The New York City Department of Environmental Protection published
BioswaleCare Handbook as well as Green Infrastructure Plan and Annual Reports. Of special note is a Case Study for the Gil Hodges Community Garden utilizing a Rain Garden, Permeable Pavers and Right-of-Way Bioswales. NY Rising Community Reconstruction (NYRCR) published comprehensive reconstruction plans to build physically, socially, and economically resilient and sustainable communities. NYC’s Department of Design and Construction (NYC DDC) High Performance Infrastructure Guidelines (228 pages) is also a great resource.
GrowNYC published this guide, Green Infrastructure Techniques (8 pages) as well as this Community Garden Guide (11 pages). Copenhagen also sees the need for adapting for climate change and their infrastructure plans are well documented. See A green and blue Copenhagen (10 pages) which reports on water catchments as a new layer of infrastructure for storm water management, Cloudburst Management Plan (28 pages), and Copenhagen Climate Resilient Neighbourhood (32 pages). Read about The Effect of Community Gardens on Neighboring Property Values 2008 (43 pages) for economic benefits.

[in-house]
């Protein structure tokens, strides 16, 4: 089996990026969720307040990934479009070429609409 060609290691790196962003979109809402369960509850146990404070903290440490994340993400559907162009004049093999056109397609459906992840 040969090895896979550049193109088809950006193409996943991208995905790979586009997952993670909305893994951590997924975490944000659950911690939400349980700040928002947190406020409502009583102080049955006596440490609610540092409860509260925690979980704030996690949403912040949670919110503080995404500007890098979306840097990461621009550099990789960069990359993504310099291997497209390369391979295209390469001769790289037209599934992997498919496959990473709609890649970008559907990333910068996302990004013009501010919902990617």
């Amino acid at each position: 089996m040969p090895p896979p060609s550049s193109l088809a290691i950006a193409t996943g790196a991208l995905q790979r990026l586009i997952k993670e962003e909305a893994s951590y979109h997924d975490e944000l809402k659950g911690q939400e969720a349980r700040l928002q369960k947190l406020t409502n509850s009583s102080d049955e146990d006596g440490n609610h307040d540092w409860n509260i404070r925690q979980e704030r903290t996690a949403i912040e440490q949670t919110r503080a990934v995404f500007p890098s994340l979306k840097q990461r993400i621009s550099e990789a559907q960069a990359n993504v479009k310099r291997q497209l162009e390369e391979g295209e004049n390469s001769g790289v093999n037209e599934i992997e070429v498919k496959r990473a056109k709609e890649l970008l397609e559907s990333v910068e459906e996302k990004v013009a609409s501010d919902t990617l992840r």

See this BioswaleCare Handbook (13 pages) here. Please keep in mind that Parks will share the responsibility in upkeep, but ultimately each community garden is responsible for keeping planters free of debris and maintaining plants and soil levels of attached bioswales. The Parks Department will maintain (and replace if necessary) trees and repair fence and/or curb damage.
See this 2014 Green Infrastructure Annual Report from NYC Environmental Protection and others here.
Case Study: New York Restoration Project’s Gil Hodges Community Garden
from NYC Environmental Protection’s Infrastructure 2013 Annual Report, 42 pages
see page 122 for Stormwater capture and retention study
A green and blue Copenhagen, 10 pages
The City of Copenhagen: Cloudburst Management Plan, 28 pages
Copenhagen Climate Resilient Neighbourhood, 32 pages